Professor emeritus and photography department pioneer establishes endowment

Contact: Courtney Clancy
Photo of Jack Carney.


KALAMAZOO, Mich.—Western Michigan University professor emeritus Jack Carney, who has established an endowment fund for photography students, will lead a lecture at 5:30 p.m. Thursday, Feb. 23, on his photographic work, “Night Light: The Aesthetics of Time by Events in Space,” currently on view at the Richmond Center for Visual Arts. Carney, who almost 50 years ago created and taught WMU’s first photography course, will discuss his work, his inspirations and his processes in 2008 Richmond Center for Visual Arts.

He retired over 16 years ago, yet he continues to impact photography students at WMU in significant ways.

With a gift of $150,000, Carney has established an endowment fund to support the Gwen Frostic School of Art’s photography program. This gift comes after over a decade of annual $7,500 contributions, which have provided more than 30 students with scholarships over the years. The endowment will allow these annual Carney Award scholarships to continue benefitting photography students in perpetuity.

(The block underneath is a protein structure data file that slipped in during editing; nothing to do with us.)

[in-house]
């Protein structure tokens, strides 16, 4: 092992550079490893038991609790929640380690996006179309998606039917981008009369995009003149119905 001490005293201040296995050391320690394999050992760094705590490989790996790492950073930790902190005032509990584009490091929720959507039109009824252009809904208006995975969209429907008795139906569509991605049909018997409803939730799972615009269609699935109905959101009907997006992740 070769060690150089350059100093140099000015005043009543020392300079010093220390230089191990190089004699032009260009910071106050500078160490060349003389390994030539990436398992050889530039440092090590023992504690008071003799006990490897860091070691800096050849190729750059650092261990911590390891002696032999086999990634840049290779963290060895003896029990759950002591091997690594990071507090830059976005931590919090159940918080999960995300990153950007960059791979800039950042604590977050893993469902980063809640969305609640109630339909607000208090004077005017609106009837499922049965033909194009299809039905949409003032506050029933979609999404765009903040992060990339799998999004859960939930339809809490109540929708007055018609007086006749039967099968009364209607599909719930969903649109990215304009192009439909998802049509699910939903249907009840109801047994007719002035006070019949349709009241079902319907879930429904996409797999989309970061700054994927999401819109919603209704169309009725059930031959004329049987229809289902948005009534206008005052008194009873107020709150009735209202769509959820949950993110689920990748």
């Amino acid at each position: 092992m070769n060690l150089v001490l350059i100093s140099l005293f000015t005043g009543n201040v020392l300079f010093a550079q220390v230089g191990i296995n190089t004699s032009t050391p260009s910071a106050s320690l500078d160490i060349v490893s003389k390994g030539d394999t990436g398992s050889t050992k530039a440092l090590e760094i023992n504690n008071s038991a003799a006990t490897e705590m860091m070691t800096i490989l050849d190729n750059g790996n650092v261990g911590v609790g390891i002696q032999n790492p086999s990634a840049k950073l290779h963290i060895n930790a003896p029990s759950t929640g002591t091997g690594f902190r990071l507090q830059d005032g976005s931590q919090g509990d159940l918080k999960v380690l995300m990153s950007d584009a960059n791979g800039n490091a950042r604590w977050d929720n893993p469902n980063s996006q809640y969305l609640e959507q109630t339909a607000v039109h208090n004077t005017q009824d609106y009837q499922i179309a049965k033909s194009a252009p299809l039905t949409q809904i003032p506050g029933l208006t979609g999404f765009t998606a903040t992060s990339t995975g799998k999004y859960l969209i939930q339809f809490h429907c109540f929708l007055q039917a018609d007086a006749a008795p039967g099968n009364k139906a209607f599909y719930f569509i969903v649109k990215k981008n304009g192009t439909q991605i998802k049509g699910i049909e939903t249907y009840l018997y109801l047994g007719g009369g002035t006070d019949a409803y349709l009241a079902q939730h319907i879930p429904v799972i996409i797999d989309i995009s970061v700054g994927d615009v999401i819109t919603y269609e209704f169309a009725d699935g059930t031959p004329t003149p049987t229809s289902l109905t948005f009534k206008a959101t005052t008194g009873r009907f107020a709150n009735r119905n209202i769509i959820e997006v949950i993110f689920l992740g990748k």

Each year, Carney meets with faculty-chosen scholarship recipients to personally congratulate them on their achievements. He sees these awards as a way to give current students the same sort of acknowledgement that he enjoyed as an aspiring artist.

 “I remember as a student, a faculty wanted to retain one of my pieces for a showcase. I couldn’t believe it,” Carney recalls. “I think it’s that thrill of being recognized. It was important to me, and with these awards, I can encourage students for their talent and hard work too.”

 Adriane Little, associate professor of photography and intermedia, attests to the awards’ significance.

 “Jack’s continued generosity impacts the photography program in a number of ways,” she says. “Students are able to purchase a special lens or a camera or other equipment that assists in the creation of photographic work for their coursework and senior projects. Some students travel to participate in specific workshops.”

 Little noted that Carney’s impact extends beyond the financial gift, explaining that meeting with Carney is an immense honor in itself.

 “The students get to share the work that they were able to create with the support they received. Jack is always interested in the students’ progress and the students are always excited to spend that time with him,” she says.

Carney and his wife, Marijo, currently live southwest of Schoolcraft on 40-acres of wooded property, land that has been the subject of much of his photography. Another major muse in Carney’s image-making career has been the American West and Utah in particular.